The visit last winter yielded an explanation seemingly more promising. According to them, the oil return line on the front right of the engine is small enough and at a level such that any water in the oil system can freeze in it and restrict flow, causing pressure to build up and oil to exit from some point near the front top of the engine.

    For me this is a warning that i'm getting lazy and using the bike for too short of trips in winter, i need to bicycle or walk more. However, this winter i work once a week somewhere i will need to commute 9 miles each way and won't be bicycling that. Is that long enough for the engine to heat up and burn off the moisture if it were, say 20*F out? 10*? I assume shifting so that the RPMs stay around 4500 or 5000 would help. Would cardboard over the radiator? Is there an oil additive that could help? Any other thoughts? I've had some people say that below a certain temp the oil might not heat up enough no matter how long i ride.

    I guess i should buy one of those radiator caps with the thermometer on them to see for sure, do they function well?
  13. TobyG

    TobyG be happy :)

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    What I've seen done on Cross bikes during winter races is they covered half the radiator to help it get to running temp.
  14. michael1968

    michael1968 Long timer

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    Nope, that's what your thermostat is for (if it's functioning correctly), if your coolant temp is below a certain level it will bypass the radiator completly.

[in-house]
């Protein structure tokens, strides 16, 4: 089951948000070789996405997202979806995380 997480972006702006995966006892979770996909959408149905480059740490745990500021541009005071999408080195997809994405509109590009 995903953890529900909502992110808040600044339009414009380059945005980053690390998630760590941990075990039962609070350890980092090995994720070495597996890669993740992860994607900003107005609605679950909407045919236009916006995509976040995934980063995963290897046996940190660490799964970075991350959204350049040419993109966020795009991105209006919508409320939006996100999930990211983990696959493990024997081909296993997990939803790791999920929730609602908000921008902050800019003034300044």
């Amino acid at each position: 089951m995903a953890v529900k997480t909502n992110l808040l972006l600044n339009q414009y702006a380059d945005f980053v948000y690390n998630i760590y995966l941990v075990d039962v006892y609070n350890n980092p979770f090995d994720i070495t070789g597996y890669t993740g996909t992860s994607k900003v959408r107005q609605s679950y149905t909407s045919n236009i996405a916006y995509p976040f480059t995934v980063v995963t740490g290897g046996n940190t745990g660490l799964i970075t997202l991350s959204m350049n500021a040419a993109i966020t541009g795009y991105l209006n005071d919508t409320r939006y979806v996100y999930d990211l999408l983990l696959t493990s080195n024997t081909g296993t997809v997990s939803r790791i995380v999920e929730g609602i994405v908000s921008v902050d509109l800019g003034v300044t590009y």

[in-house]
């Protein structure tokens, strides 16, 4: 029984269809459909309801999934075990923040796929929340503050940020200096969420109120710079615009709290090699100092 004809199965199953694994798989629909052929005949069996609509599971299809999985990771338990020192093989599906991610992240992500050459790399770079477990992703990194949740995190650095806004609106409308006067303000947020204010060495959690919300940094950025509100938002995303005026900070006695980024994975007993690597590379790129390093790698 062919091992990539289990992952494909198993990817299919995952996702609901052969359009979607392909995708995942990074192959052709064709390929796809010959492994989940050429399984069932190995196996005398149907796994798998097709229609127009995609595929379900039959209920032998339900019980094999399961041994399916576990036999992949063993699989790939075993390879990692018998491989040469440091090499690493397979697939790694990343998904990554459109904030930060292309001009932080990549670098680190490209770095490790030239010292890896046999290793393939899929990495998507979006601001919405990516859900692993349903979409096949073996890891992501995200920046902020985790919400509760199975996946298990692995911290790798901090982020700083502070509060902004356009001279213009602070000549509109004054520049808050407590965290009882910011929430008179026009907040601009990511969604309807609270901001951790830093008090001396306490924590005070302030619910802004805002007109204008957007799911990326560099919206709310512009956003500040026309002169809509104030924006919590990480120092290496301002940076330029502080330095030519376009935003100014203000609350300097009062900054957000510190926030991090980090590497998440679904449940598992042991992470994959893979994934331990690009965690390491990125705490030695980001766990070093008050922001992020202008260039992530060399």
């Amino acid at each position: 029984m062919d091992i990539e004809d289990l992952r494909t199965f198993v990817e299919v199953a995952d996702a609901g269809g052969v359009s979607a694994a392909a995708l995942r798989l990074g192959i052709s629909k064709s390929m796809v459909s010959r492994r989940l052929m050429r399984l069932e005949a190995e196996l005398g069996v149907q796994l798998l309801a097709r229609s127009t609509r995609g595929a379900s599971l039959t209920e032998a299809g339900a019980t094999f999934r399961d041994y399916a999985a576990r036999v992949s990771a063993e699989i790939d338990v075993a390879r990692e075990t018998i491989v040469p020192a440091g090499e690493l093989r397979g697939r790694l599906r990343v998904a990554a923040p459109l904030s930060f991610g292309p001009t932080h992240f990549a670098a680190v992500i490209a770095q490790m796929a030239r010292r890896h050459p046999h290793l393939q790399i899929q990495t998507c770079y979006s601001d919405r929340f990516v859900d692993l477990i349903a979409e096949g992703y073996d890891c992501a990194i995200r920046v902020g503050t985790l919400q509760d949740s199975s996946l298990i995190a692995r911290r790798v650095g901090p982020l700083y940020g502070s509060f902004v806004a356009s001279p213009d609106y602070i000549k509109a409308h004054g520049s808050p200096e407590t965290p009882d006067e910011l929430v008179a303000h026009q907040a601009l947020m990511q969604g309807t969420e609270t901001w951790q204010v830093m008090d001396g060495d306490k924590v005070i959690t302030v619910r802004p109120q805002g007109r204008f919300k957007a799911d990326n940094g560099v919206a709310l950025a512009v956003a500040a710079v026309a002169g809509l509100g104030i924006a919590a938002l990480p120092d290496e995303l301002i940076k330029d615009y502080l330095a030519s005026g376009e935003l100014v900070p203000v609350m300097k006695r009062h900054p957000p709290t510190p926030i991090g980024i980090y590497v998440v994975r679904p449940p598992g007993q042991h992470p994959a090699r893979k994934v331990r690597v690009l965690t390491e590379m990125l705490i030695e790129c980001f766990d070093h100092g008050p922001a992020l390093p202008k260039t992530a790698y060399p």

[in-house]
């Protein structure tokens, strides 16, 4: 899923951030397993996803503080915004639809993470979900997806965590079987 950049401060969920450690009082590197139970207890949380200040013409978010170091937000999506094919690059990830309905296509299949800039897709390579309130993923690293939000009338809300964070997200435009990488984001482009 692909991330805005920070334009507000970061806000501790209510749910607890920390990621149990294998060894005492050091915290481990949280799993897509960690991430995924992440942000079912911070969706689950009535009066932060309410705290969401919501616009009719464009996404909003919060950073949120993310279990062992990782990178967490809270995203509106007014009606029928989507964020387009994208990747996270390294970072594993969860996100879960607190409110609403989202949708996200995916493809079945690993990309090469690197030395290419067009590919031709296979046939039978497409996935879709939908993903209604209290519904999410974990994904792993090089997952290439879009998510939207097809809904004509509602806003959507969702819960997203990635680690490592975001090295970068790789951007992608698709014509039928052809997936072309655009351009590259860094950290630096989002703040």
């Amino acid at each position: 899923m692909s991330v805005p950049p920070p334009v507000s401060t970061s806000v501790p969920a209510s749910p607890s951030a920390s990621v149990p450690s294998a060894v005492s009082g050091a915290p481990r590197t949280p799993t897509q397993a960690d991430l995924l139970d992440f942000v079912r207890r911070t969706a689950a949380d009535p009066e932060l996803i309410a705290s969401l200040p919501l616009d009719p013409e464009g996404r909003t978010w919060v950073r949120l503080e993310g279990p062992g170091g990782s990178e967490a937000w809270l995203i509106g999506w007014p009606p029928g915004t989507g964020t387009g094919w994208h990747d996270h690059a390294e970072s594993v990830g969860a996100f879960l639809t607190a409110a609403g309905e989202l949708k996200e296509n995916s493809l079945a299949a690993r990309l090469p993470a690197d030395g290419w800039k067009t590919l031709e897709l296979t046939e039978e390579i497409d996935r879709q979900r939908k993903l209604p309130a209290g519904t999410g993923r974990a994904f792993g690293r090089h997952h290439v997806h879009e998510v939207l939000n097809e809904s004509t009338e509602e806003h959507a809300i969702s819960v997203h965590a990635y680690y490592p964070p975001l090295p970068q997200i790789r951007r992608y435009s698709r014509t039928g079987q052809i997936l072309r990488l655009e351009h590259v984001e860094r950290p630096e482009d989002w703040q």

If you want to get the engine up to temp you want to increase the load on it, eg short shift it (without lugging it) with wider throttle openings vs revving it with less throttle. It sounds like you're doing this already though.

    Only other things I'd suggest is checking the oil type, there are specific winter oils we run in the mining industry if we're sending a machine to Siberia or somewhere but I'm not sure if these are avaliable for bikes (most people probably aren't crazy enough to ride when it gets that cold :evil).

    Cheers,
    Michael
  15. WayneC

    WayneC Long timer

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    Damian_74, instead of the K&N oil filter, take a look at the K&P SS filter, also rebadged as Scotts KandP Engineering
  16. guavadude

    guavadude de-composer

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    My rear tail light bounces around a lot. From what I can tell it's only held on with clips.
    Has anyone modded theirs? I saw one guy built a metal bracket for it, just wondering if there are any easy options or if I should just ignore it.
  17. wpoll

    wpoll Been here awhile

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  18. dwayne

    dwayne Silly Adventurer

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    what weight oil are you using? you will need to run a 10 or lower first number. A synthetic oil will not thicken like dino oils at low temps (yeah I know about it not being recommended). That might help, or you could try a heater (like for water pipes so they don't freeze) on the line before you start your bike.

    On the other hand Paul Mondar road the Trans Labrador road at -50 or so on an F650 didn't he?
  19. wiz.au

    wiz.au Been here awhile

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    Actually, you can fix the rear tail light wobbles quite effectively by removing the tail light and shortening the two steel spacers that go in the rubber mounts. Need to take about 1mm or 1/32in off them.
  20. Gravel Seeker

    Gravel Seeker Thomas

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    I would think 9mi is far enough to get it hot, but maybe you could try to insulate the pipe in question ? And of course run winter grade oil

    [​IMG] [​IMG]